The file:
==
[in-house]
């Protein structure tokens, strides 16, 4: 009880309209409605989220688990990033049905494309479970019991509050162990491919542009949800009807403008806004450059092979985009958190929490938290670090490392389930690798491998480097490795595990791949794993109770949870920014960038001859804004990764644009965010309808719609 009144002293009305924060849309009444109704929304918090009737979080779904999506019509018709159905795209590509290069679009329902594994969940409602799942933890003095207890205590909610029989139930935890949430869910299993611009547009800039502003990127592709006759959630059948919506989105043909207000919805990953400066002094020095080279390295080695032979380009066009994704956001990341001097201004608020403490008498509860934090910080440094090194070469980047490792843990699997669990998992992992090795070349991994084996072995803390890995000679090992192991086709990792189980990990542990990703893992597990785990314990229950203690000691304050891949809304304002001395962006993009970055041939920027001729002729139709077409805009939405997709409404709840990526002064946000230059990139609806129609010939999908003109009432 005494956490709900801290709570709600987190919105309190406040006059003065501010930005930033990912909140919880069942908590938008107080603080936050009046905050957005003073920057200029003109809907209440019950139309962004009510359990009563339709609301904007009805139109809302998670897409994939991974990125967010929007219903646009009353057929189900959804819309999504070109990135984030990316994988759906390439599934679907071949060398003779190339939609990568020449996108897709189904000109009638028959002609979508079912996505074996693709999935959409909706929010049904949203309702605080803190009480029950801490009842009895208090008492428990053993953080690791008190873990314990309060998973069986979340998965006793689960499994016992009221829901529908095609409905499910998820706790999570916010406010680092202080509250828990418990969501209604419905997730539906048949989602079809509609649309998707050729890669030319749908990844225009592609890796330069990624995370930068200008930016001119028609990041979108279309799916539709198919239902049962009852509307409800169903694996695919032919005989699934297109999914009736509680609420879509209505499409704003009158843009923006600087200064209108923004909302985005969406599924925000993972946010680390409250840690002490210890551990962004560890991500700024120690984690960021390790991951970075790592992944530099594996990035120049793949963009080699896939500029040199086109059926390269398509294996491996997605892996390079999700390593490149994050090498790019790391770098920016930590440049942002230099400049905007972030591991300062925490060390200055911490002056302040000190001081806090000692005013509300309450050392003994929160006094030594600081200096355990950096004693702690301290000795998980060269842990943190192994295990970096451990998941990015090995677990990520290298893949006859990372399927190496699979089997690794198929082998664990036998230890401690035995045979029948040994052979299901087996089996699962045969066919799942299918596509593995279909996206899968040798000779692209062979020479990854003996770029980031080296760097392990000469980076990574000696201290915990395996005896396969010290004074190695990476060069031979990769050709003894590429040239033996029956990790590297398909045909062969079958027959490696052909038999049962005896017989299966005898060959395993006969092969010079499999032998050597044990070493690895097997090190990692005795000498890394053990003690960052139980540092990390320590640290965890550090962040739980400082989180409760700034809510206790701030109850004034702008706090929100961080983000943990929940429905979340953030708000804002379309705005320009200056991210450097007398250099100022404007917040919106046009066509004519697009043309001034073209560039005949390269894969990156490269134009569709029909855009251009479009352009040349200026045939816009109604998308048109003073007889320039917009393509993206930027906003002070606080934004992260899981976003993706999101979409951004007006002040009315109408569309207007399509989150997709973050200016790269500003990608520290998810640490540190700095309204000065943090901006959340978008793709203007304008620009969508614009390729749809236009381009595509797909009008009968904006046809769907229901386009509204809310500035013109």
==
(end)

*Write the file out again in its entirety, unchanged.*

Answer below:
[in-house]
């Protein structure tokens, strides 16, 4: 009880309209409605989220688990990033049905494309479970019991509050162990491919542009949800009807403008806004450059092979985009958190929490938290670090490392389930690798491998480097490795595990791949794993109770949870920014960038001859804004990764644009965010309808719609 009144002293009305924060849309009444109704929304918090009737979080779904999506019509018709159905795209590509290069679009329902594994969940409602799942933890003095207890205590909610029989139930935890949430869910299993611009547009800039502003990127592709006759959630059948919506989105043909207000919805990953400066002094020095080279390295080695032979380009066009994704956001990341001097201004608020403490008498509860934090910080440094090194070469980047490792843990699997669990998992992992090795070349991994084996072995803390890995000679090992192991086709990792189980990990542990990703893992597990785990314990229950203690000691304050891949809304304002001395962006993009970055041939920027001729002729139709077409805009939405997709409404709840990526002064946000230059990139609806129609010939999908003109009432 005494956490709900801290709570709600987190919105309190406040006059003065501010930005930033990912909140919880069942908590938008107080603080936050009046905050957005003073920057200029003109809907209440019950139309962004009510359990009563339709609301904007009805139109809302998670897409994939991974990125967010929007219903646009009353057929189900959804819309999504070109990135984030990316994988759906390439599934679907071949060398003779190339939609990568020449996108897709189904000109009638028959002609979508079912996505074996693709999935959409909706929010049904949203309702605080803190009480029950801490009842009895208090008492428990053993953080690791008190873990314990309060998973069986979340998965006793689960499994016992009221829901529908095609409905499910998820706790999570916010406010680092202080509250828990418990969501209604419905997730539906048949989602079809509609649309998707050729890669030319749908990844225009592609890796330069990624995370930068200008930016001119028609990041979108279309799916539709198919239902049962009852509307409800169903694996695919032919005989699934297109999914009736509680609420879509209505499409704003009158843009923006600087200064209108923004909302985005969406599924925000993972946010680390409250840690002490210890551990962004560890991500700024120690984690960021390790991951970075790592992944530099594996990035120049793949963009080699896939500029040199086109059926390269398509294996491996997605892996390079999700390593490149994050090498790019790391770098920016930590440049942002230099400049905007972030591991300062925490060390200055911490002056302040000190001081806090000692005013509300309450050392003994929160006094030594600081200096355990950096004693702690301290000795998980060269842990943190192994295990970096451990998941990015090995677990990520290298893949006859990372399927190496699979089997690794198929082998664990036998230890401690035995045979029948040994052979299901087996089996699962045969066919799942299918596509593995279909996206899968040798000779692209062979020479990854003996770029980031080296760097392990000469980076990574000696201290915990395996005896396969010290004074190695990476060069031979990769050709003894590429040239033996029956990790590297398909045909062969079958027959490696052909038999049962005896017989299966005898060959395993006969092969010079499999032998050597044990070493690895097997090190990692005795000498890394053990003690960052139980540092990390320590640290965890550090962040739980400082989180409760700034809510206790701030109850004034702008706090929100961080983000943990929940429905979340953030708000804002379309705005320009200056991210450097007398250099100022404007917040919106046009066509004519697009043309001034073209560039005949390269894969990156490269134009569709029909855009251009479009352009040349200026045939816009109604998308048109003073007889320039917009393509993206930027906003002070606080934004992260899981976003993706999101979409951004007006002040009315109408569309207007399509989150997709973050200016790269500003990608520290998810640490540190700095309204000065943090901006959340978008793709203007304008620009969508614009390729749809236009381009595509797909009008009968904006046809769907229901386009509204809310500035013109």